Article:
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AARP South Dakota Hosts Town Hall for Elder Abuse Awareness Day

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The FBI reports almost 50,000 people age 60 and older lost $342.5 million in 2017 to internet fraud and scams.(sabinevanerp/Pixabay)
The FBI reports almost 50,000 people age 60 and older lost $342.5 million in 2017 to internet fraud and scams.(sabinevanerp/Pixabay)
 By Roz Brown - Producer, Contact
June 13, 2018

SIOUX FALLS, S.D. - The number of Americans hitting retirement age is on the rise and, with it, an increase in elder abuse and exploitation is predicted.

World Elder Abuse Awareness Day is this Friday. Studies show that about 16 percent of people age 60 and older are subjected to psychological, physical or financial abuse. It's estimated that older adults lose $3 billion annually to financial exploitation, but only about one in 14 cases is reported.

Erik Nelson, director of advocacy for AARP South Dakota, said many seniors who are taken advantage of react with hurt or disbelief and hesitate to tell someone.

"There is definitely a sense of shame, if you will, if someone does succumb to a fraud or a scam," he said, "but you know, they're not the first and unfortunately, they're not the last, and that's why education is so important."

AARP South Dakota will host a call-in town hall about the topic beginning at 3:30 p.m. Thursday. To participate, look online at vekeo.com.

Although seniors report that their awareness of possible scams - especially those on the internet, has risen, Nelson warned that scammers also get more creative. This time of year, he said, seasonal scammers show up in neighborhoods, offering to resurface a driveway or do home-improvement projects for a price too good to be true.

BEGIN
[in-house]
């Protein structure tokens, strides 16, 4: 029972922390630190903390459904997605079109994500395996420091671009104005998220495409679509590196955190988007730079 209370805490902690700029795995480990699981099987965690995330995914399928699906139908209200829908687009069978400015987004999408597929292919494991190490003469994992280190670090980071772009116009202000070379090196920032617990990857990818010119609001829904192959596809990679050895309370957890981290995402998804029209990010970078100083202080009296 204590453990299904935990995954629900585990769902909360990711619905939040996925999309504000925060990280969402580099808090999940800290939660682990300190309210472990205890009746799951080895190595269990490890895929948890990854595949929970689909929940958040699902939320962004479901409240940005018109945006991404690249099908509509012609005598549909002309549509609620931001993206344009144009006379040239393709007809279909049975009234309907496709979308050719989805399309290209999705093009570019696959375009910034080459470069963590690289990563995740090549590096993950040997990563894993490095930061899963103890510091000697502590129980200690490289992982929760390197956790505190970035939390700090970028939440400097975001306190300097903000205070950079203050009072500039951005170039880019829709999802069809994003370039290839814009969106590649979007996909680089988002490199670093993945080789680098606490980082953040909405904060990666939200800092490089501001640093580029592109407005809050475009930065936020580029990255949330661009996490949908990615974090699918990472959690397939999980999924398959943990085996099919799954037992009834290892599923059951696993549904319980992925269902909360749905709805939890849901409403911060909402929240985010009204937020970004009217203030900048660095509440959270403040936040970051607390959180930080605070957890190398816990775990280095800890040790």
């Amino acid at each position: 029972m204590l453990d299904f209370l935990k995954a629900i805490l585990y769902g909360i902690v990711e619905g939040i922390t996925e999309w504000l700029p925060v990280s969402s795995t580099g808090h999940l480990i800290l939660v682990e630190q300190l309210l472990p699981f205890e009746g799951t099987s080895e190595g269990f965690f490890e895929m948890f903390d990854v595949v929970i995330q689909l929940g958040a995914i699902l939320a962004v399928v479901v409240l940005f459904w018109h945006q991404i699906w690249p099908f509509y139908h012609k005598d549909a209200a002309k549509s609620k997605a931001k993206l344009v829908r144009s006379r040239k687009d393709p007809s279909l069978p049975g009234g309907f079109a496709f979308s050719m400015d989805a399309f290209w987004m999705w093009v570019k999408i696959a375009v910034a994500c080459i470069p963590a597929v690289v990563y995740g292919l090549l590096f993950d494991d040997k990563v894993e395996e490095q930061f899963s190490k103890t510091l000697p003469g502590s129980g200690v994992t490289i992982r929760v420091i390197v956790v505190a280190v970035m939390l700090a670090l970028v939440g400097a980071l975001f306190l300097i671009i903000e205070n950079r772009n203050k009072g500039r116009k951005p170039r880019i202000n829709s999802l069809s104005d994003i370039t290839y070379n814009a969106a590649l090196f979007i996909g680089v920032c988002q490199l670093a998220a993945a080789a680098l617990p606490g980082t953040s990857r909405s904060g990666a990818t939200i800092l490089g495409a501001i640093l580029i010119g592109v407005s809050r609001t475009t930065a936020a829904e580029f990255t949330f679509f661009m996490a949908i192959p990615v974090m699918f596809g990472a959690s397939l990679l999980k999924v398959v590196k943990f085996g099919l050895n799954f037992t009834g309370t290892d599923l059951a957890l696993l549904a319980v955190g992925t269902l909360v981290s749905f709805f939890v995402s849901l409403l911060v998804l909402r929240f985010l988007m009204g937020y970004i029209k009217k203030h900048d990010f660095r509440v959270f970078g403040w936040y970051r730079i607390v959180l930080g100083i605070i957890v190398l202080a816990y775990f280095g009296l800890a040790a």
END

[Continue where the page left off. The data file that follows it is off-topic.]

"There's always the phone calls from the fraudsters pretending to be the grandson that's in jail in Mexico: 'You need to send money right away.' Or there's door-to-door sales people scamming you out of your money," said Nelson.

In 2015, South Dakota initiated an Elder Abuse Task Force that led to creation of a state office to investigate and prosecute those found guilty of preying on older people. Nelson said AARP also holds regular workshops to help seniors and their friends and families protect themselves.

"There are definitely warning signs that you should look for, as far as having the power of attorney to look over financial situations, to get regular updates for your loved one," he said.

A recent U.S. Department of Justice investigation culminated in charges against more than 200 defendants for elder-fraud schemes.

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